Is there really a role for corporate real estate directors in tackling climate change?

In this article we make the case for directors of corporate real estate (CRE) to be the post-Covid ‘disrupters’ of climate change. Using workplace technology to accelerate the transition to flexible working, driving space effciency and utilisation and delivering the reduction, re-use and consolidation in office buildings which are a major source of global CO2 emissions, CRE leaders can steer us to a brighter future.

The opportunity of crisis

The global pandemic has accelerated the size and pace of response in tackling climate change across developed nations.

The old adage ‘never a let a good crisis go to waste’ led to numerous Western governments pushing a Green-led recovery as a key feature of their policy response to the reduction in economic output.

The UK’s £12 billion Green Industrial Revolution and Biden’s announcement of $2 trillion Climate and Recovery plan are just two examples of governments announcing significant investments in green jobs, green infrastructure and green technologies.

But the world will be watching the forthcoming UN Climate Change conference (COP26) in Glasgow this November to see if governments can arrive at a more consolidated consensus on both policy and regulation.

The conference provides the opportunity for nations to re-examine progress made against the Paris 2015 targets and to re-evaluate the roadmap towards net zero over the next 10 years.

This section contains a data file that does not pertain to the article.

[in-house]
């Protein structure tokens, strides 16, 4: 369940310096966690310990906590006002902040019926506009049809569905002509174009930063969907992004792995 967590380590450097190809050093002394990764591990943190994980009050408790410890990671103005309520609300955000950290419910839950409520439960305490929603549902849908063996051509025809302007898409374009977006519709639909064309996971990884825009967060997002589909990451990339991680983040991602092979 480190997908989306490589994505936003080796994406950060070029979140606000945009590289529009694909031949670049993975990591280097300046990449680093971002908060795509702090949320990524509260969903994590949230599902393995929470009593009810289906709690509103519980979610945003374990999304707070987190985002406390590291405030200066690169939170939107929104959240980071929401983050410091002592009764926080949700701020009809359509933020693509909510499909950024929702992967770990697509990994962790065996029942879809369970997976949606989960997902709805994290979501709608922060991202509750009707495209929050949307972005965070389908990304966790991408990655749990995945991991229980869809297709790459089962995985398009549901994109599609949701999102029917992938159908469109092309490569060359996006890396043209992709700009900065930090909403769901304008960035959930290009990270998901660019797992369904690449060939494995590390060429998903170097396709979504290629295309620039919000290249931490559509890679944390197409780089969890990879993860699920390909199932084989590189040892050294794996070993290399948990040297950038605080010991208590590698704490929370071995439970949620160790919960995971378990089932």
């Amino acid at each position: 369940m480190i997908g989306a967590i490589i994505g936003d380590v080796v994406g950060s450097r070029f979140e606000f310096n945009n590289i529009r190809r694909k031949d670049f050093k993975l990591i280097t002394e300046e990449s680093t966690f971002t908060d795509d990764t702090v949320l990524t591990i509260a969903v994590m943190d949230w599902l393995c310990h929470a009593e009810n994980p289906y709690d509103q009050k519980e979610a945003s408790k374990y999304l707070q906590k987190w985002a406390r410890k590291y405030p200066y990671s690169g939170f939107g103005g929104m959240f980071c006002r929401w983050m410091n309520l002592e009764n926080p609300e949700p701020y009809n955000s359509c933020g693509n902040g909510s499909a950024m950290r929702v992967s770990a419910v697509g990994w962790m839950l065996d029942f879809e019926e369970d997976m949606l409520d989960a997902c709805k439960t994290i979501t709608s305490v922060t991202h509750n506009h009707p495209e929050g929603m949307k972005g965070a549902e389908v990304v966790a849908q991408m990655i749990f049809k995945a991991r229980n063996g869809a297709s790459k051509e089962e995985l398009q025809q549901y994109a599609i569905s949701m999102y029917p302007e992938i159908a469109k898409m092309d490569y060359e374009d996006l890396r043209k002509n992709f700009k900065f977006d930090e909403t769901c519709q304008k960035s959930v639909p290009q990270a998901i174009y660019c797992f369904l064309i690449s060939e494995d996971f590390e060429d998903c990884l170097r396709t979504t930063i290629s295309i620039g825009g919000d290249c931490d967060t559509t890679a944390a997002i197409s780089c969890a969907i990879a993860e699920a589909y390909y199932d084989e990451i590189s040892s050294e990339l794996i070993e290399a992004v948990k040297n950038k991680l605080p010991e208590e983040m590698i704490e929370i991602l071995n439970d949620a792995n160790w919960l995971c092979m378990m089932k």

Greater urgency

The discussions will take on a new urgency given the recent UN Intergovernmental Panel on Climate Change report that declared a “code red (warning) for humanity”, highlighting that a key temperature limit (>1.5C) will be broken with next 20 years. If governments want to reverse this trend, they need a broader global action plan and new targets across all economic sectors, not just the usual suspects of energy, agriculture and transport.

To build or not to build?

For example, cement, a staple of the construction and real estate sectors, accounts for 7% of global carbon emissions, more than aviation and deforestation combined.

So it’s no surprise to hear leading climate change experts warn that, without regulation of the cement industry, the world’s efforts to reach net zero will be unsuccessful.

Vast quantities of CO2 are released into the atmosphere as a bi-product of using cement to produce concrete, a key raw material used in the construction of new buildings over many millennia. And while the best brains on the planet find out how to reduce and encapsulate the carbon released as part of this chemical process, this is only part of the story.

A waste of space

Both public and private organisations produce high levels of CO2 through building occupancy. This includes the energy to run systems such as heating, ventilation and air-conditioning. Based on data from the Chartered Institution of Building Services Engineers, every 1,000sqft of office space used is equivalent to a carbon footprint of 91 tonnes of CO2 per annum.

Given the costs and carbon emissions associated with the construction and occupation of CRE, it is in occupiers’ and society’s interest to ensure these strategic assets run effciently. Yet there is a post-pandemic global surplus of commercial property, with vacancy rates as high as 20% in some capital cities according property consultants CBRE.

What’s more, occupancy data from my own company, Freespace, before the pandemic, revealed that space utilisation rates within buildings can be as low as 30%. However, there were regional disparities across EMEA, Asia Pacific and North America, highlighting global differences in how effectively buildings are used.